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Marine's Death: Questions, Disbelief and Descriptions

May 01, 1988

I just mailed the check for my subscription through May 30, so I have a few more weeks to bump my head against the stone wall of Times drug reporting.

Your lead editorial for April 20 deplores (your) conclusion that there will be no fresh ideas for combatting drugs in the heat of election-year politicking. How did you reach this conclusion? And what is to prevent the Los Angeles Times from taking a fresh approach? For example:

A story that has received considerable coverage recently involves the death of a Marine as a result of a drunken brawl (my "fresh" description of the events--not those of The Times) in Fullerton. The reporting of the event describes all participants as caring, compassionate individuals when sober (emphasis mine). The police are viewed (primarily by the deceased's family) as not pursuing the case vigorously--in effect not seeing that "justice is done."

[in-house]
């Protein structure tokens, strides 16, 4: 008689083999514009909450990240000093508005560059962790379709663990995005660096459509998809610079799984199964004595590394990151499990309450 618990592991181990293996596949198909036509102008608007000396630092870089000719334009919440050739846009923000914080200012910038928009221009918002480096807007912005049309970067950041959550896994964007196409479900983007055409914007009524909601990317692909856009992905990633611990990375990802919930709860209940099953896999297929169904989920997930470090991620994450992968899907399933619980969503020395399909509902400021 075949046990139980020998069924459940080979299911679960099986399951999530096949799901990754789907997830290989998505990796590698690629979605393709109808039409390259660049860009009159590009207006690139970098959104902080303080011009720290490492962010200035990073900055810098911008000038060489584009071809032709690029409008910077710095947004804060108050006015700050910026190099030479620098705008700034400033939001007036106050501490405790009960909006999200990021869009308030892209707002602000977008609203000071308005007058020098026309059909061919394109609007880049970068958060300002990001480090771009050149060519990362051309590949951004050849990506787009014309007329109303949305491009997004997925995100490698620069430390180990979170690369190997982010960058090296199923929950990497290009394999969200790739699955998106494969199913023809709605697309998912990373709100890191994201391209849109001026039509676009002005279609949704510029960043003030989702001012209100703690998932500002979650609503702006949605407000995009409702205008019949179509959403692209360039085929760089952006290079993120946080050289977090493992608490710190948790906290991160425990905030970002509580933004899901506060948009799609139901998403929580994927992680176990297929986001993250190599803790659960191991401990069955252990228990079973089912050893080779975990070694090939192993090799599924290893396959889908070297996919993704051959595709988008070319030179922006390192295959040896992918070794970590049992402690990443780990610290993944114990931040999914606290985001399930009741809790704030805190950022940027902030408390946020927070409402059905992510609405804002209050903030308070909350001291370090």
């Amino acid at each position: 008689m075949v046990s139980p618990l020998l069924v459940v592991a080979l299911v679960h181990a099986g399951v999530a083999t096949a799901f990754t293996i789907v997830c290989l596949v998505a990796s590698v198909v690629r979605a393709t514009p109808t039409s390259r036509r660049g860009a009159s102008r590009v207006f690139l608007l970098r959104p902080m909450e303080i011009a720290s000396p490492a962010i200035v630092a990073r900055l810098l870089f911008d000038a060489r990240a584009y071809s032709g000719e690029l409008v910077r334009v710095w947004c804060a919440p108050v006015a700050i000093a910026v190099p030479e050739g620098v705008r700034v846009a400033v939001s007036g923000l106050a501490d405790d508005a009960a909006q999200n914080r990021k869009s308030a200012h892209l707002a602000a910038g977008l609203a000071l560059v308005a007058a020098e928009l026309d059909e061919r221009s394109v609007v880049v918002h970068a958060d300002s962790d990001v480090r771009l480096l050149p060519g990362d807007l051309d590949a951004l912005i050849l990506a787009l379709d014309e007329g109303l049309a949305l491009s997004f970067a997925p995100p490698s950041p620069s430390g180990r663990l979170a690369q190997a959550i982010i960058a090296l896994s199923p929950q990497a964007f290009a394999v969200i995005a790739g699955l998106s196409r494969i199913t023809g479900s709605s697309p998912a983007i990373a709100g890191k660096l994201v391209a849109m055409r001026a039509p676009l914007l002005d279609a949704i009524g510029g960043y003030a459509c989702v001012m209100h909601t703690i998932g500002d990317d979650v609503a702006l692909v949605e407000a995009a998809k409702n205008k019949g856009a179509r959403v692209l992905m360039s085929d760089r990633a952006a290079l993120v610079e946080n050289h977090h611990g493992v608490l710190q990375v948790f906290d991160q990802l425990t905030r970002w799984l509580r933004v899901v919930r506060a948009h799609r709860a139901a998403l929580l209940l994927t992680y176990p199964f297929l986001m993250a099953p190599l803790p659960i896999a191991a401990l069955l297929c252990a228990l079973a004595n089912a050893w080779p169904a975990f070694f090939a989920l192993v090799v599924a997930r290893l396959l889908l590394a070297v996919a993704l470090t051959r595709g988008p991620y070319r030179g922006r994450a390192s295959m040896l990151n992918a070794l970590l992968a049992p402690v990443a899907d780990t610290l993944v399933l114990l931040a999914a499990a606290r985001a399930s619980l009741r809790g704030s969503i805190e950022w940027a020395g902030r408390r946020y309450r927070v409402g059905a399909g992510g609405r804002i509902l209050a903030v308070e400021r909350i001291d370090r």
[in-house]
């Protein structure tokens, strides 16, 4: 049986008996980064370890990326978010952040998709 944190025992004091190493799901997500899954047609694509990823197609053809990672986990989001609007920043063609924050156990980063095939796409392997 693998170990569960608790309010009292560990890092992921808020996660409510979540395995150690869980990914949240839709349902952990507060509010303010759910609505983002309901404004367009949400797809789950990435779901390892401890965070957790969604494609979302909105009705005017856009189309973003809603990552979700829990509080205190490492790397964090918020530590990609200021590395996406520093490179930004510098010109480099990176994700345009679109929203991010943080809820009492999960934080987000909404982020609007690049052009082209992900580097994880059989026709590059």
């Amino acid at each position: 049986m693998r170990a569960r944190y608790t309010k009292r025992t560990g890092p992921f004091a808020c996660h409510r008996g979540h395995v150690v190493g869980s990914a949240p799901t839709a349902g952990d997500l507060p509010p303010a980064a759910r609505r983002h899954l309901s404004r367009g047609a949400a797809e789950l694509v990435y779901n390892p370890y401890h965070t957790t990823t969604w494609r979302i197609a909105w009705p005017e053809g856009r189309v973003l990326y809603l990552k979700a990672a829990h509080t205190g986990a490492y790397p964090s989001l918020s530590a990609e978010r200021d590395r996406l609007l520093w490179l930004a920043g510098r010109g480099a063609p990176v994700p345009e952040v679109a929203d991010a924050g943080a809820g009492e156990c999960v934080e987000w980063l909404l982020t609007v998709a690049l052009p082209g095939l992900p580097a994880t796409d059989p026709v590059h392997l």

The whole event is taken as a "fair fight" that, unfortunately, resulted in the death of one of the participants. No mention has been made as to where and how these people came to be so drunk in the first place. The victim is described as having a long history of alcohol abuse but no questions are raised as to why his family, his employer (the U.S. Marine Corps) or the court that tried him for driving under the influence didn't recommend treatment.

Let us suppose that the drug involved was marijuana or cocaine (highly unlikely as neither provoke the belligerent behavior associated with alcohol). For starters, The Times would have headlined a "Drug-Related Death in Fullerton." The "pushers" would have been jailed--if caught. The two athletes would have been suspended from Cal State Fullerton, and the (other) Marine discharged!

I wouldn't expect any member of the mass media, or a California politician, for that matter, to be quite that brutal in comparing alcohol and other drug usage, but you have to admit it is a fresh approach.

WEST McKANE

Fullerton

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